EDF Renewables UK and Ireland, a subsidiary of French utility EDF, has selected Finnish company Wärtsilä to supply a 57MW/114 megawatt-hour (MWh) grid-scale battery energy storage system in the UK.

To be located in Bramford, Suffolk, the new system will support the country’s transition towards a decarbonised electricity network and the attainment of its net-zero goals.

It will be the sixth project for Wärtsilä and EDF Renewables and is based on the long-term partnership between the two companies.

Booked in the first quarter of 2023, the order is expected for delivery in the first quarter of 2024 and will bring Wärtsilä’s energy storage portfolio in the UK to more than 1GW.

Wärtsilä will deliver its GridSolv Quantum system and GEMS Digital Energy Management platform.

GridSolv Quantum is a modular energy storage system, compact in design with a small footprint and low life cycle costs along with minimal scope and complexity for engineering, procurement and construction activities.

The GEMS platform will be the main controller of the GridSolv Quantum system, including installation and grid interfacing along with external traders.

The battery energy storage system at Bramford will be built near a solar farm being developed by EDF. A planning decision is pending from the Mid-Suffolk district council.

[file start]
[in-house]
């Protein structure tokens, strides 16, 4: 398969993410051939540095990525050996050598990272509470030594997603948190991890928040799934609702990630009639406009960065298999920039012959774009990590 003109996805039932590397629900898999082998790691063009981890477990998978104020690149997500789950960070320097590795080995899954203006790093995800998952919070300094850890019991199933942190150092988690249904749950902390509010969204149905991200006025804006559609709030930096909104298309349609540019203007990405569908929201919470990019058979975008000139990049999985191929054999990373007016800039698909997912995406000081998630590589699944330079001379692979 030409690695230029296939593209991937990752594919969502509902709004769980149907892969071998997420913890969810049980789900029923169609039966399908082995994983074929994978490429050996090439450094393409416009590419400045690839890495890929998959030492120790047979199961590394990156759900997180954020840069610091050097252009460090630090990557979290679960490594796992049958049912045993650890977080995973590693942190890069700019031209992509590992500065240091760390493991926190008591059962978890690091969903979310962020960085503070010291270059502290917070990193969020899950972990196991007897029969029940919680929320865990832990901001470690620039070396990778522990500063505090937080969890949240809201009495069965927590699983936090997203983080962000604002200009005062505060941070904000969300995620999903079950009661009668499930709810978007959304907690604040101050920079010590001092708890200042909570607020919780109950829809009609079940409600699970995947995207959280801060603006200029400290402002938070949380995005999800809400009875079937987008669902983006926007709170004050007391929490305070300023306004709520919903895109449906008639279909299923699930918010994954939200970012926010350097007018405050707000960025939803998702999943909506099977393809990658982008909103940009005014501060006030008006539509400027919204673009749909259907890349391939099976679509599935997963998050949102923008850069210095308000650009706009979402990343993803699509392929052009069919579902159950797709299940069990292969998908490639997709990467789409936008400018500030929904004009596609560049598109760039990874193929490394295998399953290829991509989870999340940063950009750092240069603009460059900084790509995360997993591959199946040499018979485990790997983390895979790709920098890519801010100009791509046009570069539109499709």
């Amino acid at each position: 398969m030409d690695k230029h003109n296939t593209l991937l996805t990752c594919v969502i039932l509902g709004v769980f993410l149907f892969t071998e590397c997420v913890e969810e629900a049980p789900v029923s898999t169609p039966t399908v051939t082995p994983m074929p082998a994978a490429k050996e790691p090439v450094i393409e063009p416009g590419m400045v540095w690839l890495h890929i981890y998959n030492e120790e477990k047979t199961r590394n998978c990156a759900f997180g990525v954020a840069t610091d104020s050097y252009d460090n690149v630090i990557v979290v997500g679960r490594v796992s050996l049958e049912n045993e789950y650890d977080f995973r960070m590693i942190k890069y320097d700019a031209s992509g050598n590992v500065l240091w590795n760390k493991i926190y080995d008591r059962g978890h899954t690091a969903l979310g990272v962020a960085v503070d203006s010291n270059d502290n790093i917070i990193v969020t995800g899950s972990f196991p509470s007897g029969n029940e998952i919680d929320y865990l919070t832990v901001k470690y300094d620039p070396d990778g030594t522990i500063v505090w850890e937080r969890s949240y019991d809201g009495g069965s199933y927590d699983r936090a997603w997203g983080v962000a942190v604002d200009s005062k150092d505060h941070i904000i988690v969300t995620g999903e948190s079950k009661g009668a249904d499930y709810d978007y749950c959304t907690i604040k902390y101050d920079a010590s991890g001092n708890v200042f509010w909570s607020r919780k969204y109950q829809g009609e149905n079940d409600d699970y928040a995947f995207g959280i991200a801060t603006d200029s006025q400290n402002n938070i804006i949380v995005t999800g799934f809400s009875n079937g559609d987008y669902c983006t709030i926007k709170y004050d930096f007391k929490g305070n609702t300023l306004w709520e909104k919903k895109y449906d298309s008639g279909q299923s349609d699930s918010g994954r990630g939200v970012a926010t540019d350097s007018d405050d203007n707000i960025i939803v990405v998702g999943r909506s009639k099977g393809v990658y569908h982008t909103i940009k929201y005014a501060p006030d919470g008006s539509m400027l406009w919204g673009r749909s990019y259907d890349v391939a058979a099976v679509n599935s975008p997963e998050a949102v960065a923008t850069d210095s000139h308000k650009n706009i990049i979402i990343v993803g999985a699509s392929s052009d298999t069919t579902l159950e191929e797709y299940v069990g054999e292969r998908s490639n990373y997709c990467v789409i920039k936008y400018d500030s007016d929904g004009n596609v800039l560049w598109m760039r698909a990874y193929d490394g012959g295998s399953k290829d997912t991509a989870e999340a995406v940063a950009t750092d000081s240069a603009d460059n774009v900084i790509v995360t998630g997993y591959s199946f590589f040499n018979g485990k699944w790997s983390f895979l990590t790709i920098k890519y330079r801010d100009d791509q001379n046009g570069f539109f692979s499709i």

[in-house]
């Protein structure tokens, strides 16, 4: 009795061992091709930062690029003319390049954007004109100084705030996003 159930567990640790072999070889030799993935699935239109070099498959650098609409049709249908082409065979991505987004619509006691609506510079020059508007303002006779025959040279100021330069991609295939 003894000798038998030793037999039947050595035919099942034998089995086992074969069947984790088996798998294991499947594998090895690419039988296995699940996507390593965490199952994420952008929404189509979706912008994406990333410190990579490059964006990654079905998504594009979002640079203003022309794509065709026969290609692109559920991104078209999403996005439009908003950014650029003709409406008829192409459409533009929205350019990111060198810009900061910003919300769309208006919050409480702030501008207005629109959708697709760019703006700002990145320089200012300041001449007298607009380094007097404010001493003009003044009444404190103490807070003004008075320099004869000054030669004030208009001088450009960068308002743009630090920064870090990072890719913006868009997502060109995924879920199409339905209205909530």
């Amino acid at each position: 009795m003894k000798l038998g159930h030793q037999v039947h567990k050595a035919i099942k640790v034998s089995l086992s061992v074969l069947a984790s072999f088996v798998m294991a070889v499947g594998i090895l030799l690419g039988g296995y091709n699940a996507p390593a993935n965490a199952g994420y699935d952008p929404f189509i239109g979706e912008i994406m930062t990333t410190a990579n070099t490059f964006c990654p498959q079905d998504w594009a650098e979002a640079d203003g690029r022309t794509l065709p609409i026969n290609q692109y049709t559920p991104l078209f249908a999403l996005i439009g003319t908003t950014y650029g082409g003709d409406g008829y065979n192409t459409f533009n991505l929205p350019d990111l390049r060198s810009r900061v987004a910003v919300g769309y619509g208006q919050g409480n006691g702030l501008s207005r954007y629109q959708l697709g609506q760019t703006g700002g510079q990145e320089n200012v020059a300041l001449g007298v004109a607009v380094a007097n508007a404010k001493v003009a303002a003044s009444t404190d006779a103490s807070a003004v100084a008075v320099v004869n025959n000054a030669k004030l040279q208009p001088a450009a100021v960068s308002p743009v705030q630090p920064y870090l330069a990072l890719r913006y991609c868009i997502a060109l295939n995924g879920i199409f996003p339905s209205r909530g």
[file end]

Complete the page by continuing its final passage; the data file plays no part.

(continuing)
EDF Renewables UK storage and private wire director Matthew Boulton stated: “A massive energy transition is under way, and renewables are at the heart of this turning point for the energy industry. Our aim is to help create an energy system that is clean, affordable and secure by providing valuable flexibility to support the integration of a greater amount of renewable energy.

“Our Bramford battery storage facility is an important part of this, and we are excited to start construction next month, where we will be making the most of Wärtsilä’s expertise in delivering smart and flexible energy storage technology.”

Wärtsilä energy storage and optimisation senior business development manager Gabriele Buccini stated: “Whilst greater integration of renewables into the UK’s electricity grid is critical to supporting the transition to net zero, smart power infrastructure is needed to manage its intermittency and improve the resilience of the UK’s electricity system.

“That is exactly what the Bramford project is helping to do, [delivering] cleaner, more reliable power to the country.”